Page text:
Comment See Nova: Rise oh the Drones, January 23 2013 (Score 1) 35

This tech was discussed there. It. was created by a guy in his garage using harvested mobile phone cameras and is already being tested in drones by Homeland Security. Per the show, the actual level of detail is classified but they did show an example where the were able to monitor dozens of city blocks at the same time grid style and then choose any point on the grid and zoom in hi-def and see full detail of people walking on the ground, all using a single lens array.

Comment Re:Tools (Score 1) 146

location data != communication data.

Anonymous coward is right. So far, the courts are pretty much saying that police have the right to use location data from electronic devices to track criminals without a warrant. In this case, police appear to be using the mobile tower as only a way to find the exact location of the suspect. Per the article, he was immobile which means the police would not have a precise fix on where he was without forcing his phone to switch communication to at least one other tower. So long as that's all the police did, the courts would probably have no problem with it.

Comment Re:Such resentment! (Score 1) 350

It prevents people from seeking or discovering or creating actual solutions if they already believe God gave the perfect solution

If it doesn't work for you, find another solution. If it does work, then why bother ? No one has ever put up AA to be the cure.

to some philandering scam artist in the thirties.

Philandering ? Maybe. Scan artist... He was a stock market prior to the Great Depression but it's all about as relevant as the state of the nation was to Clinton getting a blowjob.

It's religion,

There are no priests, no compunction to believe in a god, no churches, no tax breaks, and no privileged conversation. How is that a religion ?

and by preventing actual progress, it actually kills people like one.

Can you cite one example where it stopped progress ? It's not a perfect solution but it's helped a great many people who would have died otherwise. That some still do while tragic, isn't a sensible reason to stop using it as the tool it is, any more than ignoring the possibilities this vaccine could have. It's easy to see though with this vaccine, it could lead to worse addictions (relatively speaking) as people compensate for the loss of alcohol by using harder drugs.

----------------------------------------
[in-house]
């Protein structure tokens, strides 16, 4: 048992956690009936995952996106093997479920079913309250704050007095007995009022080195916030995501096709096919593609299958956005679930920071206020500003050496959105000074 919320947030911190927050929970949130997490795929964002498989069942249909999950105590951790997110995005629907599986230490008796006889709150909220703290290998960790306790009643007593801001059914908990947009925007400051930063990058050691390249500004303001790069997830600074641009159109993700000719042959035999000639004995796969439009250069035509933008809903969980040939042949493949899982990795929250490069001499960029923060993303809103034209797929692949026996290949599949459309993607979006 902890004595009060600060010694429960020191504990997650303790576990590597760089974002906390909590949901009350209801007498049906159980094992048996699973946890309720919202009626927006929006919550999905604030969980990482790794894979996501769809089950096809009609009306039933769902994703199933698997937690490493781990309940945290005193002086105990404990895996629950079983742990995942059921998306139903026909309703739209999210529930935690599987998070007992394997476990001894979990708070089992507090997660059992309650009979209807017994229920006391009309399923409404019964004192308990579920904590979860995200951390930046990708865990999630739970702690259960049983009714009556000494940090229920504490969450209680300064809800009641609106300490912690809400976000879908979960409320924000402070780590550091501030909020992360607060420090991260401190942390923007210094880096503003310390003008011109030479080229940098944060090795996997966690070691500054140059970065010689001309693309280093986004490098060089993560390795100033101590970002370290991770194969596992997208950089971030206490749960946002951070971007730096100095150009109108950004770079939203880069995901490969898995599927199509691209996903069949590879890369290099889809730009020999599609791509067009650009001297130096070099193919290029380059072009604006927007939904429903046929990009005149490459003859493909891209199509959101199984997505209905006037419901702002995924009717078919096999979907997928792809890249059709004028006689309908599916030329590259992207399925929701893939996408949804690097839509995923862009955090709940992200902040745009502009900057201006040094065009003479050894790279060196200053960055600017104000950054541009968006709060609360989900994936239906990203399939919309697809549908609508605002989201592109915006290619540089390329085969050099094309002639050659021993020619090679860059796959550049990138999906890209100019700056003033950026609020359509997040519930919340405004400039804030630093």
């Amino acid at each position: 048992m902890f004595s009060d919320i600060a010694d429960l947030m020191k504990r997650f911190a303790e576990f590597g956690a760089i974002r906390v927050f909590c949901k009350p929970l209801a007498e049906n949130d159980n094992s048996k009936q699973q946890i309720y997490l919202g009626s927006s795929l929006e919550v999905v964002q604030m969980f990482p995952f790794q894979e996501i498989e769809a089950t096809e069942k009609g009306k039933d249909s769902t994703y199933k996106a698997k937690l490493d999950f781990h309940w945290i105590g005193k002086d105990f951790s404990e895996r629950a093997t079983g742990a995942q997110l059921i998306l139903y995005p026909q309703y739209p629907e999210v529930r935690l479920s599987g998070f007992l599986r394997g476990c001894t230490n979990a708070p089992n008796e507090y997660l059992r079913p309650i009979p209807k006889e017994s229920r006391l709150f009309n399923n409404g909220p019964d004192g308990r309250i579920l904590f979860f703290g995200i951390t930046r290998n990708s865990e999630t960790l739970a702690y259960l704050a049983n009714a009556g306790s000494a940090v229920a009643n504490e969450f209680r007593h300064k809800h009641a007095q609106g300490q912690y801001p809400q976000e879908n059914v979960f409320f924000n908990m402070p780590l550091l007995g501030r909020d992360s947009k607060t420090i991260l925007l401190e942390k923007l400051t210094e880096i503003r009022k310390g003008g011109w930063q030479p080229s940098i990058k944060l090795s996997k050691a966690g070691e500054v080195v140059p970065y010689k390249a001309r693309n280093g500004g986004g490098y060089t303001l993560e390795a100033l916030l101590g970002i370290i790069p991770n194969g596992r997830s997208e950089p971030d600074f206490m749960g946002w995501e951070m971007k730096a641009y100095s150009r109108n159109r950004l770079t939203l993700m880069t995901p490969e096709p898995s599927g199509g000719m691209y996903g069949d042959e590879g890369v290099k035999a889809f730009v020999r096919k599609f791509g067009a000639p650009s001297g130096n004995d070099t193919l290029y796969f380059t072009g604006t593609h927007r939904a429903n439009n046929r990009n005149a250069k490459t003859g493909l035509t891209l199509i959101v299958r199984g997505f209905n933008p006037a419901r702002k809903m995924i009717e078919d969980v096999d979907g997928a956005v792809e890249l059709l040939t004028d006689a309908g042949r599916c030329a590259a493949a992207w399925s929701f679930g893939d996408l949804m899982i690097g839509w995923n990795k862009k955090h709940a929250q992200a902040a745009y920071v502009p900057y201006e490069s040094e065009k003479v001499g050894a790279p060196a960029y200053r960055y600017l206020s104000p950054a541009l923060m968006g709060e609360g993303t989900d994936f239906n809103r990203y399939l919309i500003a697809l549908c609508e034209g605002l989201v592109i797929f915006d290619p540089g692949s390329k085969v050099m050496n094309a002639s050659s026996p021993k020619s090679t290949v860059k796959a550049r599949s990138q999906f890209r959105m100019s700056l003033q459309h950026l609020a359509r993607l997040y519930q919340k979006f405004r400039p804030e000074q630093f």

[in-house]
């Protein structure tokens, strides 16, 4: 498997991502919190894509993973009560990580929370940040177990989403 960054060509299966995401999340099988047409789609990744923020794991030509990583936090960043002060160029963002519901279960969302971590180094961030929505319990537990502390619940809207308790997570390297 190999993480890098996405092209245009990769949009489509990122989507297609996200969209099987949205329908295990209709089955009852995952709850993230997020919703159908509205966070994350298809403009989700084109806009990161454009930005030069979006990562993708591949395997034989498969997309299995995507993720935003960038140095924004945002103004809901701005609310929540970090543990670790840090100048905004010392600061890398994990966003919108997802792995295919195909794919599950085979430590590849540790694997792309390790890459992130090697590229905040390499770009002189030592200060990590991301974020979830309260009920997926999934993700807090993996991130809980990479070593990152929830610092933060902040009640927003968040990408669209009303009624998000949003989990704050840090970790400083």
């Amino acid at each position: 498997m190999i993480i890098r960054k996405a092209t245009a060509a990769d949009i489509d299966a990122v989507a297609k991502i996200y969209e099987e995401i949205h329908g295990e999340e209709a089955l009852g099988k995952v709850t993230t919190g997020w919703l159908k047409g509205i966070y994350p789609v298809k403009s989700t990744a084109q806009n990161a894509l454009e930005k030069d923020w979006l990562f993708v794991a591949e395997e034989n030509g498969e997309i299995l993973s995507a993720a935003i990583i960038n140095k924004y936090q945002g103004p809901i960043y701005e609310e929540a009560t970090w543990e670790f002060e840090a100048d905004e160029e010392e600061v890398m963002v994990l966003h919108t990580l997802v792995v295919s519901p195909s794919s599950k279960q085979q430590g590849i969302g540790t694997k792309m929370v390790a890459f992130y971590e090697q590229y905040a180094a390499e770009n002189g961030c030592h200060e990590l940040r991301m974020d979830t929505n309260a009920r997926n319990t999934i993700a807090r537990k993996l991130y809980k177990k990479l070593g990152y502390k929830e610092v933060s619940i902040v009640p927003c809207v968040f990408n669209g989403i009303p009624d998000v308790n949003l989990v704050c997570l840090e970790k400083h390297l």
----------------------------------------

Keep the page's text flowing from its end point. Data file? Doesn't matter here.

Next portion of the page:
That is why I hate it. Yes. Hate. I hate what destroys society and drags us all down into ignorance. Is that not reason enough?

From Herbert Spencer: “There is a principle which is a bar against all information, which is proof against all arguments and which cannot fail to keep a man in everlasting ignorance - that principle is contempt prior to investigation”.

Comment Re:Just What the Criminal Justice System Ordered (Score 1) 350

Alright, I'll bite and even post under my id since heck, you still don't have a clue who I am. It's obvious either yourself or someone you know was "forced" into AA and hatted it. Tha's fine. Some like me, do like it and I credit it with helping me to stay sober over 14 years.

Better an injection that lasts 6 months and can teach a person self control in the mean time than a sentence to a cult-like organization

I agree no one should be forced by the courts to attend AA, however, that's a problem with the court system itself. No one in AA is asking for it. Judges probably use it as an alternative to other measures because out of all the options, it's the one most readily available. The average American city has over a thousand meetings each week spread all over the calendar.

that convinces you that you're destined to die unless you attend their fruity little club until the end of your life